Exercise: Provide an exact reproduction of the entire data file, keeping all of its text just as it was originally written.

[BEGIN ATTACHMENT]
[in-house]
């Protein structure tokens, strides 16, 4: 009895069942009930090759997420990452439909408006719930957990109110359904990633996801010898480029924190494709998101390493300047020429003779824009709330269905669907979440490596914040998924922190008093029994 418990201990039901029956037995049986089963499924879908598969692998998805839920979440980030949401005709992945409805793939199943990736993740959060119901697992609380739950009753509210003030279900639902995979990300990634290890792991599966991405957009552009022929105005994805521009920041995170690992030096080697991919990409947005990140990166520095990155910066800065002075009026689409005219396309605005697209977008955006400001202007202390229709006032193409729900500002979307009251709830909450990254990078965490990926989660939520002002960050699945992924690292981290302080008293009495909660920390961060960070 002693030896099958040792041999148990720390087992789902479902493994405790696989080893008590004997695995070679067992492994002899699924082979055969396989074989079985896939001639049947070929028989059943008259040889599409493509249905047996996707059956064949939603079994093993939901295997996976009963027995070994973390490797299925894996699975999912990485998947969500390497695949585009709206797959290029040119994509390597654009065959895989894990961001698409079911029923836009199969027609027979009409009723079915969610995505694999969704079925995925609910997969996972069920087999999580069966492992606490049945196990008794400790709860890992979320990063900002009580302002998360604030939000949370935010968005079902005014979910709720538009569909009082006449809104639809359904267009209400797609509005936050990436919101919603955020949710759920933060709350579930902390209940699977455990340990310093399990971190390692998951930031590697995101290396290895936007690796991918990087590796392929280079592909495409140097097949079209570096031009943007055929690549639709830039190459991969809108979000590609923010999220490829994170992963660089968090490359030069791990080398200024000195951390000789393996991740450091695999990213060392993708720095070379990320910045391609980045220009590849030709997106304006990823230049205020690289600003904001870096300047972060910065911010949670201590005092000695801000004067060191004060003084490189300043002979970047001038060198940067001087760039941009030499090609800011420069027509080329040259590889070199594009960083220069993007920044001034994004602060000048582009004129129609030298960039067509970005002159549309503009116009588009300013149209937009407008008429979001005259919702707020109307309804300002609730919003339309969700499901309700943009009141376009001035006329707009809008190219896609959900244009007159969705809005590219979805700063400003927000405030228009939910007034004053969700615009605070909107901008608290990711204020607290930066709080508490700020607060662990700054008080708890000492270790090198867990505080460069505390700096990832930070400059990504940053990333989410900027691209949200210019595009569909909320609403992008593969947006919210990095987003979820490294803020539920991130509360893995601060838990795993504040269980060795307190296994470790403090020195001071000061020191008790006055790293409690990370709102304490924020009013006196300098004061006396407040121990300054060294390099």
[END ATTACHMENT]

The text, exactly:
[in-house]
């Protein structure tokens, strides 16, 4: 009895069942009930090759997420990452439909408006719930957990109110359904990633996801010898480029924190494709998101390493300047020429003779824009709330269905669907979440490596914040998924922190008093029994 418990201990039901029956037995049986089963499924879908598969692998998805839920979440980030949401005709992945409805793939199943990736993740959060119901697992609380739950009753509210003030279900639902995979990300990634290890792991599966991405957009552009022929105005994805521009920041995170690992030096080697991919990409947005990140990166520095990155910066800065002075009026689409005219396309605005697209977008955006400001202007202390229709006032193409729900500002979307009251709830909450990254990078965490990926989660939520002002960050699945992924690292981290302080008293009495909660920390961060960070 002693030896099958040792041999148990720390087992789902479902493994405790696989080893008590004997695995070679067992492994002899699924082979055969396989074989079985896939001639049947070929028989059943008259040889599409493509249905047996996707059956064949939603079994093993939901295997996976009963027995070994973390490797299925894996699975999912990485998947969500390497695949585009709206797959290029040119994509390597654009065959895989894990961001698409079911029923836009199969027609027979009409009723079915969610995505694999969704079925995925609910997969996972069920087999999580069966492992606490049945196990008794400790709860890992979320990063900002009580302002998360604030939000949370935010968005079902005014979910709720538009569909009082006449809104639809359904267009209400797609509005936050990436919101919603955020949710759920933060709350579930902390209940699977455990340990310093399990971190390692998951930031590697995101290396290895936007690796991918990087590796392929280079592909495409140097097949079209570096031009943007055929690549639709830039190459991969809108979000590609923010999220490829994170992963660089968090490359030069791990080398200024000195951390000789393996991740450091695999990213060392993708720095070379990320910045391609980045220009590849030709997106304006990823230049205020690289600003904001870096300047972060910065911010949670201590005092000695801000004067060191004060003084490189300043002979970047001038060198940067001087760039941009030499090609800011420069027509080329040259590889070199594009960083220069993007920044001034994004602060000048582009004129129609030298960039067509970005002159549309503009116009588009300013149209937009407008008429979001005259919702707020109307309804300002609730919003339309969700499901309700943009009141376009001035006329707009809008190219896609959900244009007159969705809005590219979805700063400003927000405030228009939910007034004053969700615009605070909107901008608290990711204020607290930066709080508490700020607060662990700054008080708890000492270790090198867990505080460069505390700096990832930070400059990504940053990333989410900027691209949200210019595009569909909320609403992008593969947006919210990095987003979820490294803020539920991130509360893995601060838990795993504040269980060795307190296994470790403090020195001071000061020191008790006055790293409690990370709102304490924020009013006196300098004061006396407040121990300054060294390099």